9. Visualize yourself doing, not achieving.
10. Consider your legacy.

Do yourself a favor and don't just copy and try these ten techniques. Read the book and apply them.
113 internautes sur 122 ont trouvé ce commentaire utile 
5.0 étoiles sur 5 SO helpful, SO useful -- I am floored! 14 janvier 2010
Par Fox in a Box - Publié sur
Depressed? Overweight? Angry? Failed every which way but loose? No accident, my friend, but help is here. Pour a cup of tea, grab a comforter and thank god.

I have some grounding in the study of psychology and much of its clinical research over the past 20 years, and know that Wiseman knows whereof he speaks. In addition to my academic study, I've so many books on these subjects that at a garage sale starring my self-help library, someone asked me if I was a psychiatrist. No, I said, I'm just nuts.

Yes, it's true that Wiseman offers jokey (and political) asides that might annoy some readers, but that is nothing compared to the enormously helpful distillation of psychological research offered here and the ease of application to one's own life.

The book is well organized, well written and lucid. It explains in lay terms why common and familiar "self-help" directives simply don't work, have never worked and are really no more than endlessly reiterated (and successfully marketed)myths. He then prescribes remedies that not only work fast, but have been proven by scientific study to provoke lasting change. Some are counterintuitive, some make immediate sense, all are easier than I had any right to expect.

I was quite surprised, not only by how quickly Wiseman's recommendations work, but by the holding power of the changes that ensue. Good work, good book, badly needed and it's about time.
30 internautes sur 32 ont trouvé ce commentaire utile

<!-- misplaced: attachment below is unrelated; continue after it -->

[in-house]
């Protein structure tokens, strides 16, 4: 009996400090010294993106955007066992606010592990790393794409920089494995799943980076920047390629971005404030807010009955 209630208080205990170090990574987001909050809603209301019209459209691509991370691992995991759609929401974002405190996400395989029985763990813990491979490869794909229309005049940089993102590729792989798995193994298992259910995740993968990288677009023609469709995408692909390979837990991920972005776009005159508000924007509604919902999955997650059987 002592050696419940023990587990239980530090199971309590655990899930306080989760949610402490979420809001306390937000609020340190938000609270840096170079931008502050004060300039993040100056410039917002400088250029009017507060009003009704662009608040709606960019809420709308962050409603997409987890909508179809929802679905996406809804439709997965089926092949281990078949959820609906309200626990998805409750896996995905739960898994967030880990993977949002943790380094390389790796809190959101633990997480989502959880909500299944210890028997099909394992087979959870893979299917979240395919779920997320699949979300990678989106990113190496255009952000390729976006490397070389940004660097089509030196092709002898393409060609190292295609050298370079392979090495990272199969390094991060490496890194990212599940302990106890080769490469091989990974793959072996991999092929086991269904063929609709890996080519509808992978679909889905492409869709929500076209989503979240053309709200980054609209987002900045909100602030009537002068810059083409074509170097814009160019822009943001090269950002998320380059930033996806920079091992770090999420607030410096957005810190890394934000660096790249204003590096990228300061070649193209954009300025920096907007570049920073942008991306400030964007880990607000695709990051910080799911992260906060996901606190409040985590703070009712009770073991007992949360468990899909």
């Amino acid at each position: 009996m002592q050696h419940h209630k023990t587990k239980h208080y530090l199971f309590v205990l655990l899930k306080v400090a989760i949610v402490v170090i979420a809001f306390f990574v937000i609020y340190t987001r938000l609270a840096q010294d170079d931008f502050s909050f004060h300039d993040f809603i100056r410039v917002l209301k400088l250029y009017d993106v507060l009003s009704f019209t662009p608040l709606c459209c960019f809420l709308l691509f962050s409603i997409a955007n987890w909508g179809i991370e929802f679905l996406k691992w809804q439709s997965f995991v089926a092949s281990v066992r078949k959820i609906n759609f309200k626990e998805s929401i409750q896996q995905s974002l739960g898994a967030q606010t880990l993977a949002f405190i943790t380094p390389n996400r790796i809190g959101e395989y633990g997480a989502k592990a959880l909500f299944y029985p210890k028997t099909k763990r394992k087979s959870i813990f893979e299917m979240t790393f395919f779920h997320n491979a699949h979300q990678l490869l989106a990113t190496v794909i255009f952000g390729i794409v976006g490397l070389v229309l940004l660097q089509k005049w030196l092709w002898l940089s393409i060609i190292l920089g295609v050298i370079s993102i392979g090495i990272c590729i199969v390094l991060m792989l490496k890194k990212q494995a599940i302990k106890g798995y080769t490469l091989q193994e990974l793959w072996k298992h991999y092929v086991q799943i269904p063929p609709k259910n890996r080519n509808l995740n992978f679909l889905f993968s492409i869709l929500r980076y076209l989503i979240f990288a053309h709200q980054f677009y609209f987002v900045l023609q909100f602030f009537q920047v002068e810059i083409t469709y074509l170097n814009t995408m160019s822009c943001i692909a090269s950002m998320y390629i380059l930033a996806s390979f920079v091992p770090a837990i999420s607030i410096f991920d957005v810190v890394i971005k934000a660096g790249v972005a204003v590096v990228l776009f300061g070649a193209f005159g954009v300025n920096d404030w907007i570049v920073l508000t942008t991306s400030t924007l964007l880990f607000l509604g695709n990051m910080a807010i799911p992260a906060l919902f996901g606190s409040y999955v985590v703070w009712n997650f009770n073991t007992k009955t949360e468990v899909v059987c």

5.0 étoiles sur 5 Advice with a background in Science, not BS. 18 février 2011
Par kath - Publié sur
I appreciate this book on several levels.

The first, and most important to me, is that all of the advice has scientific studies to back it up. There are plenty of advice books out there who will tell you to do this or that, because it was something that worked for the writer, or it was something that just felt right to them, etc. etc. To me, someone who's been so inspired in their life to write a book without having read an advice book themselves doesn't really seem like the best person to be getting advice from. I'm much more comfortable putting into practice advice that's been drawn out of scientific studies, where every-day people are the test subjects, and the author has presented all of those studies for us to explore ourselves if we so choose (instead of just relying on hearsay).

The second is that the advice is straight forward and practical; there are simple steps to take to make huge changes. It really would only take a few seconds a day to try out the advice in the book, and you'll see changes in yourself and how others respond to you.

And finally, it's an easy read and not repetitive in nature. There are plenty of other advice books out there that will give you 400 pages to reiterate what could be summed up in a paragraph or two; this book is just the opposite. Even if you're not in it for the advice, it's still a fascinating read. I've been inspired to look to the appendix and find out more about several of the studies listed in the book.

In the end, I learned a lot from this book, not just what actions to practice more in my own life, but so much about human nature as a whole.
30 internautes sur 34 ont trouvé ce commentaire utile 
5.0 étoiles sur 5 Very helpful real science 25 mars 2010
Par John - Publié sur
Format:Relié|Achat vérifié
I have already used this book to rid myself of a very stubborn and bad habbit. It works ! If you follow the techniques in the section called "Motivation", you will too. I particularly like the Gabriele Oettingen technique called "double-think", which is to think of an optimal future for yourself in some are (eating less, etc.) and then picturing where you are now, but then holding both images in your mind. Then you come up with two reasons you would be better if you were in your "optimal" place, and two things holding you back. I found this technique particularly powerful in ridding me of a habit. It reminds me of the "Stockdale technique", which was developed by Vietnam POWs in Vietnam. Stockdale noticed that the POWs who were the first to succumb to despair were those too optimistic, and who only pictured their homecoming. Those who pictured coming home, but also pictured where they currently were and fully realized how tough it would be were far more resilient and were able to make it out at far higher rates. So, hopeful thinking can not only be ineffective, it can be counterproductive.